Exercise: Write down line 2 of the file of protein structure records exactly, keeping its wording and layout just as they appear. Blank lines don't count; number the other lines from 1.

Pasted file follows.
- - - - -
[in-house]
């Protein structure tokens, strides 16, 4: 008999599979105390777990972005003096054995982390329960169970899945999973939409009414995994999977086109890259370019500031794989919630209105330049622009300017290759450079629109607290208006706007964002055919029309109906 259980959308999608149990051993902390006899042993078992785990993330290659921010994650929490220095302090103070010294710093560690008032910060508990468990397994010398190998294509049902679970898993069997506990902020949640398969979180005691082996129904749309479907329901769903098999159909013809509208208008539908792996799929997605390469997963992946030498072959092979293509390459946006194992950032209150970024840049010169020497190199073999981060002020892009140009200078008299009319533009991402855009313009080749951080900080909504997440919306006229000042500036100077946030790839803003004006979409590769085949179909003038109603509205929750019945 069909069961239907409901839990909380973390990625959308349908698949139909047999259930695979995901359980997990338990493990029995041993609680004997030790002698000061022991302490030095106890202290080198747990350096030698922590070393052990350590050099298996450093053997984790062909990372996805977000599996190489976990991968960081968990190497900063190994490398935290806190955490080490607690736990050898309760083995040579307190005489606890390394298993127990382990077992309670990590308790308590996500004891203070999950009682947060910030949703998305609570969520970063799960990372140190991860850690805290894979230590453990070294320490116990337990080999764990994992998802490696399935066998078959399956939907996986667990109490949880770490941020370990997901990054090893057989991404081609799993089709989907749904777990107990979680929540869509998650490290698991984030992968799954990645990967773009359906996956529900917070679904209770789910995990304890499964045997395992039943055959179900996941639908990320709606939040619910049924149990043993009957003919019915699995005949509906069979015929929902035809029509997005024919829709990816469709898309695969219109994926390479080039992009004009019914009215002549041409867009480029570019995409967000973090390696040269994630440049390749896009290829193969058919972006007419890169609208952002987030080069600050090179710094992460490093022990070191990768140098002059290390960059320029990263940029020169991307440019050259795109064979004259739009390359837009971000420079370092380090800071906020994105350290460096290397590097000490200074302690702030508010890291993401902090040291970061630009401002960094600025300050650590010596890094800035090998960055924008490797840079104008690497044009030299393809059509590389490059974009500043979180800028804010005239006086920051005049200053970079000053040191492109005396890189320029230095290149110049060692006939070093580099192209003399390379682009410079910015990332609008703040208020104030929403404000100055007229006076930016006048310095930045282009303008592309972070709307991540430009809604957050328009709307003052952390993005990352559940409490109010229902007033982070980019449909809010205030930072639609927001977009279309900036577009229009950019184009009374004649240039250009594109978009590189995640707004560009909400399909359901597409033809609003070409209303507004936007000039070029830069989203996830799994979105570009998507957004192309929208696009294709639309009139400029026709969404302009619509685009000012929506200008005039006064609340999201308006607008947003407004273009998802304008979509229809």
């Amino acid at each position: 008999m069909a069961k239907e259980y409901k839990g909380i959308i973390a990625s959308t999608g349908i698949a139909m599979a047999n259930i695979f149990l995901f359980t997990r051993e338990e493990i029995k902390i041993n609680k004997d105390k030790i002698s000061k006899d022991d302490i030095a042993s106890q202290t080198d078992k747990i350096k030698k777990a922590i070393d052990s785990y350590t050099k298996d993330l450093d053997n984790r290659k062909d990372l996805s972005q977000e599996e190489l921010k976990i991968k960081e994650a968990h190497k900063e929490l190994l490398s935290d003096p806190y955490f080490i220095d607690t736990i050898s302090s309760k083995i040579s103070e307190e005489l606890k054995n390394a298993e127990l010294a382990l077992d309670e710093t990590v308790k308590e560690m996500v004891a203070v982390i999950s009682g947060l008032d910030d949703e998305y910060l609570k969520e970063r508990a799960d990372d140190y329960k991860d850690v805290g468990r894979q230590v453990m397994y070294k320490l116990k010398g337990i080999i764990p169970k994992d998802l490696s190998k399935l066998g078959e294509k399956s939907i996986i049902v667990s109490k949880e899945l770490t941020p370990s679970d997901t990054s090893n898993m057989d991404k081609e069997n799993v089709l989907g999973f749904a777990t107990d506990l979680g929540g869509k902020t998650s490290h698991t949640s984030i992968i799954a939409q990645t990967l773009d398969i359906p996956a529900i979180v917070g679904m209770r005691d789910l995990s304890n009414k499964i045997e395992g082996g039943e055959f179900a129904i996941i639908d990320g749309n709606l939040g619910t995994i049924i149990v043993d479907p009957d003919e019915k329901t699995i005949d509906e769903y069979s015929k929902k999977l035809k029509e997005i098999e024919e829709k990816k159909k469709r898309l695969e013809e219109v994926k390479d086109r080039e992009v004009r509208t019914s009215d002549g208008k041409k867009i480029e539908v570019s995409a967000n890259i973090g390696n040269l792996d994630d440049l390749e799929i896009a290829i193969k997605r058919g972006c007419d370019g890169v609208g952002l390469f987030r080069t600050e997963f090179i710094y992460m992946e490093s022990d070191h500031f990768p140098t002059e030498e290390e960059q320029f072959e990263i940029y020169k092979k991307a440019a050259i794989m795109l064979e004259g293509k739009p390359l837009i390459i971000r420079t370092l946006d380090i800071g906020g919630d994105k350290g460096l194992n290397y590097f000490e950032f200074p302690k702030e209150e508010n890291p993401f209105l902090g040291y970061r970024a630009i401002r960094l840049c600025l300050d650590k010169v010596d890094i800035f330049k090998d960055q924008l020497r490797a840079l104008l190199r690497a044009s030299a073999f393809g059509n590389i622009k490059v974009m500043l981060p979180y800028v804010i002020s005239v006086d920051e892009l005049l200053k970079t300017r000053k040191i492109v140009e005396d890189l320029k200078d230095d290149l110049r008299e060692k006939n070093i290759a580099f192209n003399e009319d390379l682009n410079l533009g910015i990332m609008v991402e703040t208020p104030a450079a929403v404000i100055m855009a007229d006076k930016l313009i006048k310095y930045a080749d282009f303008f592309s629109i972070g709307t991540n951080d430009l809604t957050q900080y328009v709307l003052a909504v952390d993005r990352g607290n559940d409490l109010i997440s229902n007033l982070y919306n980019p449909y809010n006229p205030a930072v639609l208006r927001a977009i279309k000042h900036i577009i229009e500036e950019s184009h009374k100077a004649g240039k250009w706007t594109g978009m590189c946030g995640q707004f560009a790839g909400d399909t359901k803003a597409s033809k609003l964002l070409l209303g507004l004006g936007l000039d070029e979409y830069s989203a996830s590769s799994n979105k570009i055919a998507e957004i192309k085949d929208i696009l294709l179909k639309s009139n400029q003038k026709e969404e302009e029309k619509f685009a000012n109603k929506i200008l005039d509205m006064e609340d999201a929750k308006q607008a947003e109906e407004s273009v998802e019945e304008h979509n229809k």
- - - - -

């Protein structure tokens, strides 16, 4: 008999599979105390777990972005003096054995982390329960169970899945999973939409009414995994999977086109890259370019500031794989919630209105330049622009300017290759450079629109607290208006706007964002055919029309109906 259980959308999608149990051993902390006899042993078992785990993330290659921010994650929490220095302090103070010294710093560690008032910060508990468990397994010398190998294509049902679970898993069997506990902020949640398969979180005691082996129904749309479907329901769903098999159909013809509208208008539908792996799929997605390469997963992946030498072959092979293509390459946006194992950032209150970024840049010169020497190199073999981060002020892009140009200078008299009319533009991402855009313009080749951080900080909504997440919306006229000042500036100077946030790839803003004006979409590769085949179909003038109603509205929750019945 069909069961239907409901839990909380973390990625959308349908698949139909047999259930695979995901359980997990338990493990029995041993609680004997030790002698000061022991302490030095106890202290080198747990350096030698922590070393052990350590050099298996450093053997984790062909990372996805977000599996190489976990991968960081968990190497900063190994490398935290806190955490080490607690736990050898309760083995040579307190005489606890390394298993127990382990077992309670990590308790308590996500004891203070999950009682947060910030949703998305609570969520970063799960990372140190991860850690805290894979230590453990070294320490116990337990080999764990994992998802490696399935066998078959399956939907996986667990109490949880770490941020370990997901990054090893057989991404081609799993089709989907749904777990107990979680929540869509998650490290698991984030992968799954990645990967773009359906996956529900917070679904209770789910995990304890499964045997395992039943055959179900996941639908990320709606939040619910049924149990043993009957003919019915699995005949509906069979015929929902035809029509997005024919829709990816469709898309695969219109994926390479080039992009004009019914009215002549041409867009480029570019995409967000973090390696040269994630440049390749896009290829193969058919972006007419890169609208952002987030080069600050090179710094992460490093022990070191990768140098002059290390960059320029990263940029020169991307440019050259795109064979004259739009390359837009971000420079370092380090800071906020994105350290460096290397590097000490200074302690702030508010890291993401902090040291970061630009401002960094600025300050650590010596890094800035090998960055924008490797840079104008690497044009030299393809059509590389490059974009500043979180800028804010005239006086920051005049200053970079000053040191492109005396890189320029230095290149110049060692006939070093580099192209003399390379682009410079910015990332609008703040208020104030929403404000100055007229006076930016006048310095930045282009303008592309972070709307991540430009809604957050328009709307003052952390993005990352559940409490109010229902007033982070980019449909809010205030930072639609927001977009279309900036577009229009950019184009009374004649240039250009594109978009590189995640707004560009909400399909359901597409033809609003070409209303507004936007000039070029830069989203996830799994979105570009998507957004192309929208696009294709639309009139400029026709969404302009619509685009000012929506200008005039006064609340999201308006607008947003407004273009998802304008979509229809």